migration

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~Ode to the tribe,

women I returned to east,

and women I left at the mountains

 

 

 

Remember the slender neck of goose

as she carries her weight

on wind, craning

 

to tundra. She nests and becomes mother,

then south returns to self,

ever the tide.

 

Since a child among the pines, I’ve heard the call

my mother beckoning me

to witness the migration.

 

What strain did she hear,

my mother?

 

Does the goose’s appeal ever

signal serenity

as she rides the current homeward?

 

and which is homeward?

 

I know the ache of taking flight,

Seeing land you love fall away from your fingers,

however outstretched.

The resolute love of both artic mountains, eastern harbors.

 

Standing aside my mother,

Watching geese bellies glide overhead,

their emphatic voices summoning,

I did not first see the banded wings.

Unaware the weight they carry,

how home folds inward, tucked

into the hearts of those we love, and wanders.

 

 

migration

time for tea

 

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There are dishes in my sink.

Instead of standing, hands submerged in suds, back to my daughters, I’m sitting aside Cora. She spoons sugar into my mug with the words, “One lump or two?” She asks this again as she adds milk. I ask for two. Two sugar, two milk. I love my tea sweet and creamy.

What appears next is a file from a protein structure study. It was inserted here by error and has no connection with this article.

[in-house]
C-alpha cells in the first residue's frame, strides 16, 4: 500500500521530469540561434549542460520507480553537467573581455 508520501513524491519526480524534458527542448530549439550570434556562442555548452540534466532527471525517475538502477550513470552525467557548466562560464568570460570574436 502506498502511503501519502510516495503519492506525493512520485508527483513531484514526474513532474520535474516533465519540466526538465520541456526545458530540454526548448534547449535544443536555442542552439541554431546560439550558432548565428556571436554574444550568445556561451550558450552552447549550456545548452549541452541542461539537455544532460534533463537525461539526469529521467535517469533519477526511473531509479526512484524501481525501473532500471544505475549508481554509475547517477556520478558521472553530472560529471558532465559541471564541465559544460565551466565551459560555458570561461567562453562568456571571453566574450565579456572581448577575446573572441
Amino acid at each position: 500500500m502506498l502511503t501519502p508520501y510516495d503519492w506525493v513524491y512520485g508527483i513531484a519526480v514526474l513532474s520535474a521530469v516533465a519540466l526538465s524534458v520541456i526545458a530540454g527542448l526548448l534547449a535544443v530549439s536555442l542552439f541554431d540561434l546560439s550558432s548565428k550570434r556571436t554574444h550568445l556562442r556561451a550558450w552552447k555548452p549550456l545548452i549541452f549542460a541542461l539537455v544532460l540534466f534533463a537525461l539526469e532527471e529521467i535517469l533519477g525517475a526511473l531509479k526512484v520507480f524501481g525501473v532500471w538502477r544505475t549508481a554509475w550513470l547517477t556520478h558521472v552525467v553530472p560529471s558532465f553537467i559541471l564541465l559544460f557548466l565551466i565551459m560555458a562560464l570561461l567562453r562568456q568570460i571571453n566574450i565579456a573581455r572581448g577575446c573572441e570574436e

The yellow tea pot still hot from steeping, Cora winds a red dish cloth around its base and carefully, carefully pours my tea. She placed the cloth on the table for this very purpose when she set out small plates and mugs for our post breakfast fete.

“Is that enough, Mommy?” The tea barely touches the midpoint of my mug. I ask for a spot more. She happily continues pouring.

I love these moments. I pause and hold them in my heart palm as long as possible, breathing in the warmth. I am here, with my youngest, sipping tea and nibbling toast. I said yes to a tea party. Yes to being in a moment with my child without distraction.

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It isn’t much, ten minutes together. Some days I find it easy to fold in the fun and the spontaneous, the “yes.” Other days my relentless “must get done” list overwhelms and I push away such requests. Bedtime arrives and I look down at my children and wonder if I interacted or played with even one. With three kids, one would think this would be a given, an easy feat! Yet there are many days I regret not pausing from my grindstone sight to play for even half an hour. This is the unspoken paradox of stay-at-home moms.

Any mother knows the relentless theme song we all play internally, the well worn “not enough” track. As in: I did not get enough done today, I did not give enough, exercise enough, smile or play or be gentle enough. That not-enough can grow mighty mountainous.

Here, as I sit with Cora, I am exactly enough. Although, I wouldn’t use that word. A tea party with Cora is beyond enough. It is presence. Love. When I weave a few beads of these present moments into my day, their light buoys. These small “yes” moments keep my focus on the wonder and the beauty of my life. Certainly there are countless responsibilities to attend to, amassing into a pile far larger than my dishes, but this one is my favorite:  attending to the essence of my relationship with my girls.

I will always raise a mug to that.

time for tea